WEST SEATTLE BRIDGE CLOSURE: Bicycle groups’ suggestions for ‘strategies and actions’

While we await a plan for how to move people from and to West Seattle without the high bridge when the stay-home order ends, we’re continuing to spotlight feedback that various groups are providing to SDOT. Tonight – here’s what bicycling-safety groups are suggesting for “strategies and actions to help mitigate the closure of the West Seattle high-rise bridge. This letter was shared with us this past week by Don Brubeck, president of longtime community group West Seattle Bike Connections, which along with three other groups sent it to SDOT:

You can also read the letter here (PDF). Previously, we’ve featured letters from a coalition of South Park/Duwamish Valley groups (here) and from the West Seattle Transportation Coalition (here).

12 Replies to "WEST SEATTLE BRIDGE CLOSURE: Bicycle groups' suggestions for 'strategies and actions'"

  • Jay May 4, 2020 (10:28 am)

    Thank you so much for doing this! I am a new bike commuter and shocked some of these issues haven’t been addressed before, but it is clearly a good time and opportunity to improve bike safety from WS to/thru other neighborhoods…not just downtown. Hope SDOT and the city council take this seriously!

  • EF May 4, 2020 (11:40 am)

    I’m a big fan of this. Shifting commutes to bikes and public transit will improve life long term, no matter what happens with the bridge. 

  • poultine May 4, 2020 (4:02 pm)

    This is, at least in my experience, a very accurate description of the pain points of cycling in West Seattle (though I probably would have added Delridge to Spokane St. Bridge and South Park to Green River Trail as similarly tricky). The intersection next to the Chelan Cafe doesn’t see too bad to me, but that might be because I’ve been through there a few hundred times by now. It’s definitely “quirky” at best, and it’s pretty tough to get yourself merged into traffic when coming from Sodo to WS when it’s busy.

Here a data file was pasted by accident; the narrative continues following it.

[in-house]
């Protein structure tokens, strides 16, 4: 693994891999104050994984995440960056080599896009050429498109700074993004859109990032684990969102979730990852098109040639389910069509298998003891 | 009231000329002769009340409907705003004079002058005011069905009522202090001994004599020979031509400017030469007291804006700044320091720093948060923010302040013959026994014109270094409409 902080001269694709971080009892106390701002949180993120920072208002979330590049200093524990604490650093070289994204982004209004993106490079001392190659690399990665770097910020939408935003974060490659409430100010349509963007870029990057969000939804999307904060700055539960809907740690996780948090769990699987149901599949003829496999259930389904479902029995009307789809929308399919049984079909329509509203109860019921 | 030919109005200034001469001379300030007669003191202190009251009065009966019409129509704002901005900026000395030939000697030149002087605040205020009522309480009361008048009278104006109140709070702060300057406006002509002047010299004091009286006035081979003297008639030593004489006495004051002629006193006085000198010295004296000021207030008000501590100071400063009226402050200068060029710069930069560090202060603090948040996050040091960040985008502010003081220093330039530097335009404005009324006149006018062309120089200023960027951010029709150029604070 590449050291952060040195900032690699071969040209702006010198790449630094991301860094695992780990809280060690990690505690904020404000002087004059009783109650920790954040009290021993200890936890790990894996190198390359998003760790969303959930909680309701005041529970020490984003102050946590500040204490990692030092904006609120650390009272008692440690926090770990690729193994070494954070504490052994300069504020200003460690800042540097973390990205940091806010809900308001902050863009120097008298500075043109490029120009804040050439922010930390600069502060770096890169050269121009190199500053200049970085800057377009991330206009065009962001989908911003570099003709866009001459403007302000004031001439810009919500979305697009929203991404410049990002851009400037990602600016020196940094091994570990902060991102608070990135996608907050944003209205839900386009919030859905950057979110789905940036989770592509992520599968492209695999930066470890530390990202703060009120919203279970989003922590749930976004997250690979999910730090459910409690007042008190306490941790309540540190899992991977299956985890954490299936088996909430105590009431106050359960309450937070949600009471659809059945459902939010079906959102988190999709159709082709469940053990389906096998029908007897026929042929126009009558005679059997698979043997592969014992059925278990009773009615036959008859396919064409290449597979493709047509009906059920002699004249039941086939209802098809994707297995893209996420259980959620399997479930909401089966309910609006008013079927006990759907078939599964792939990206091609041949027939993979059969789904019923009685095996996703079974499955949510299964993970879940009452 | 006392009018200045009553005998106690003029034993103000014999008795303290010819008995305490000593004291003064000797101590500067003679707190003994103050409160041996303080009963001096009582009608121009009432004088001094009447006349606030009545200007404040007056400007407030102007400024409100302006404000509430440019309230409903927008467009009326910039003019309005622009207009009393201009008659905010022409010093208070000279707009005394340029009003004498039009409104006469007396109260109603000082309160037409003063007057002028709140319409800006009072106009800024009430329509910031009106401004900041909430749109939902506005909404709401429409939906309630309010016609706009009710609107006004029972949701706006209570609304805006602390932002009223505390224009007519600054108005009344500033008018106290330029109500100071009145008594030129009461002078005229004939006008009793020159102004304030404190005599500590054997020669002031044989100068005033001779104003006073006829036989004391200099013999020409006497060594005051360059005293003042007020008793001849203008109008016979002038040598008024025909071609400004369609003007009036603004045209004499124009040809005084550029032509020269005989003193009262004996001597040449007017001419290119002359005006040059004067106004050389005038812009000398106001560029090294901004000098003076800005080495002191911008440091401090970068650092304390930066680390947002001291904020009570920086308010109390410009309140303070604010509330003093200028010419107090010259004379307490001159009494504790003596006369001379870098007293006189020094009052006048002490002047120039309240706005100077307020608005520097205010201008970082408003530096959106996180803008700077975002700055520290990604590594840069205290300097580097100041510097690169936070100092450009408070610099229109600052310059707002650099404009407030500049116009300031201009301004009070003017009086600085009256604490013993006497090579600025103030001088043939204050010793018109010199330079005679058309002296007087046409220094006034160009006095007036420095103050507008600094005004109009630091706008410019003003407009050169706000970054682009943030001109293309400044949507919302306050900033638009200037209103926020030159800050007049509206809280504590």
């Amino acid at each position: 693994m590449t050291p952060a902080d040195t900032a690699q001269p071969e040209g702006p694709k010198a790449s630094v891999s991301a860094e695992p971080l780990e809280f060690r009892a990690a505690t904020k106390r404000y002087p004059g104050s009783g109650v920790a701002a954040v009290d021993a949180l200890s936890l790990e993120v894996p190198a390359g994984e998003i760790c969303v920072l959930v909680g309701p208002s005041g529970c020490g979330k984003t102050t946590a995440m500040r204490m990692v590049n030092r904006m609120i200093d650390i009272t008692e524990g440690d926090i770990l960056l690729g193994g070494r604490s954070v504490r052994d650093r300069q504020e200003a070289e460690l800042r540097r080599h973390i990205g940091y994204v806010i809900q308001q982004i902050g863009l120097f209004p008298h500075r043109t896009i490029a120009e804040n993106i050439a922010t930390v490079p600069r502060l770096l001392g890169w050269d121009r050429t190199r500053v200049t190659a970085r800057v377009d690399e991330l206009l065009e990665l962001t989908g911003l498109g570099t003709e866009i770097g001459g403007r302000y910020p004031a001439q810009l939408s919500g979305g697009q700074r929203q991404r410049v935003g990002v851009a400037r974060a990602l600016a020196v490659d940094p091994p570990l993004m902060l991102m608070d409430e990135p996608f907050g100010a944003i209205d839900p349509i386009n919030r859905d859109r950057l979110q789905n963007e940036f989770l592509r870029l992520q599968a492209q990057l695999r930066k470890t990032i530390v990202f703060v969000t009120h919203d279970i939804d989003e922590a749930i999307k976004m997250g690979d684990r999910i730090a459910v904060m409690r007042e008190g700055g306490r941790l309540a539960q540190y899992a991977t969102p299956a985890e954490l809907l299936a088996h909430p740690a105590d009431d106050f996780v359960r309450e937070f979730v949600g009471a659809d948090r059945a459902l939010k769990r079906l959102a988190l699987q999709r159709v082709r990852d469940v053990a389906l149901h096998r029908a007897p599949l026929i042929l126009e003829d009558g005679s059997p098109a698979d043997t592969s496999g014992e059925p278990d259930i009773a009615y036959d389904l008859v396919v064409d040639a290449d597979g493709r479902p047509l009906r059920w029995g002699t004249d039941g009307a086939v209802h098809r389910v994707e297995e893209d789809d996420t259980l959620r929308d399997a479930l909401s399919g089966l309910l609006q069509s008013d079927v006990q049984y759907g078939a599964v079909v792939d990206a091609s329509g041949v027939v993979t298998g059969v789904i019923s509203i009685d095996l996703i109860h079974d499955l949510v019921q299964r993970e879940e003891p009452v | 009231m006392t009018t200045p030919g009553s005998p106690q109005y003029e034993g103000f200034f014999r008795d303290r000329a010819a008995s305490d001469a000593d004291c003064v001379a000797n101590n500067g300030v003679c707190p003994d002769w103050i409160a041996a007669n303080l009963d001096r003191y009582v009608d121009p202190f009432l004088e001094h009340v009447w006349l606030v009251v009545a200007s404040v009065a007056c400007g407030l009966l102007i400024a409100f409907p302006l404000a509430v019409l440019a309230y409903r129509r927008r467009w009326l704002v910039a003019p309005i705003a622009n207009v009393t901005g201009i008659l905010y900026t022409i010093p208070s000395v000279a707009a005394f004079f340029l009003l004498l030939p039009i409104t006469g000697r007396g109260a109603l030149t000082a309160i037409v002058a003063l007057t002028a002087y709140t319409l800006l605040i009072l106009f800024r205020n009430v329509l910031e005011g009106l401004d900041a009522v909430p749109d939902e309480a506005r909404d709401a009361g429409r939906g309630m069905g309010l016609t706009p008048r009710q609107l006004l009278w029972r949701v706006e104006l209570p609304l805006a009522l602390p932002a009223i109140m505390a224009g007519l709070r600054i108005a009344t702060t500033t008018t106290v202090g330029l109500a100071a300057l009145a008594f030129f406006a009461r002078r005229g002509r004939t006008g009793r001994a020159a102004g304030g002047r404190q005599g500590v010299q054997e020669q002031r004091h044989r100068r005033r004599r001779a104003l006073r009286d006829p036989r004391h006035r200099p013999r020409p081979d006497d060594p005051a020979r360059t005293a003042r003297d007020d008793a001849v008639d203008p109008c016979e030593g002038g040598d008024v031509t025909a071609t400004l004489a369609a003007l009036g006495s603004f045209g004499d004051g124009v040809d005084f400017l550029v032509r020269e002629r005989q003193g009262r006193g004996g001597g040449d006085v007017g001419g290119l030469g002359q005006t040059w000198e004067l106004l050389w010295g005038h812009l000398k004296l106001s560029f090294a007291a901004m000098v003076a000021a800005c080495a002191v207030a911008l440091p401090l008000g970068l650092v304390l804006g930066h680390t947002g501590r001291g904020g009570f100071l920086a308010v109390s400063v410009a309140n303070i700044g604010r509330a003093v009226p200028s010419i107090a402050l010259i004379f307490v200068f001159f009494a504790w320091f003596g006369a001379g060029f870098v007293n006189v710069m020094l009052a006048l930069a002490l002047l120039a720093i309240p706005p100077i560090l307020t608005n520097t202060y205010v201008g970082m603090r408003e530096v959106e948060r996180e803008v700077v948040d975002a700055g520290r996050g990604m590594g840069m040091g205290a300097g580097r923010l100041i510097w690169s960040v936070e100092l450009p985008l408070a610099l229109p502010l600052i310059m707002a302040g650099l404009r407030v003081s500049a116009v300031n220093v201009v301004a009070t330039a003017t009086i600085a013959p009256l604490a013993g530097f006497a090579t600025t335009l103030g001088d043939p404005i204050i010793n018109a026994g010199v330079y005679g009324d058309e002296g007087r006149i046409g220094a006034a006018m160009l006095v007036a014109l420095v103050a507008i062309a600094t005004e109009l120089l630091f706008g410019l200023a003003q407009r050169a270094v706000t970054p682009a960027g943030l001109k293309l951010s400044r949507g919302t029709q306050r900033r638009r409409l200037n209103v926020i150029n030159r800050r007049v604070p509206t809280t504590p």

Having tried to navigate through the 1st Ave Bridge cycle path on a dark winter night when the bridge at Spokane was stuck open… was interesting, to say the least. Luckily I had been through there a couple years earlier and kind of knew what I was looking for, but that was definitely a hair-raising experience. I can’t imagine dealing with that if I were a part-time bike commuter, and those kinds of things definitely are a barrier for folks trying to get more comfortable with alternate modes of transport.

  • David J Urbina May 4, 2020 (5:42 pm)

    Thanks for posting this! Excellent resource for the community and first time commuters. Glad to see that people are thinking of cyclists!

  • Pamela P May 4, 2020 (7:09 pm)

    Why doesn’t SDOT start a plan to build a new bridge across the water from W Seattle to close to the Piers where ferries are landing on the Seattle side now.  Instead of waiting two more years to tell West Seattle — we have to tear the bridge down.  Think Golden Gate Bridge — and Tacoma for instance figured out how to build a bridge that was aesthetically appealing.  Don’t we have anyone capable of building bridges?  Golden Gate was built in 1937 — so honestly instead of crying now that they can’t do anything about the W Seattle bridge, how about build one next to the current bridge than tear down the older W Seattle bridge upon completion.  Good grief.  

    • KM May 4, 2020 (9:17 pm)

      Despite the sheer enormous cost, visual blight, port disruption, environmental disaster, and maritime chaos building a bridge to the downtown piers would create, dumping that much car traffic onto downtown streets would be an absolute disaster, especially since the current bridge connects with I-5 (and not quite to I-90). The Golden Gate Bridge, starts and ends is two somewhat isolated areas, and the terminus in the city directs traffic to two urban highways.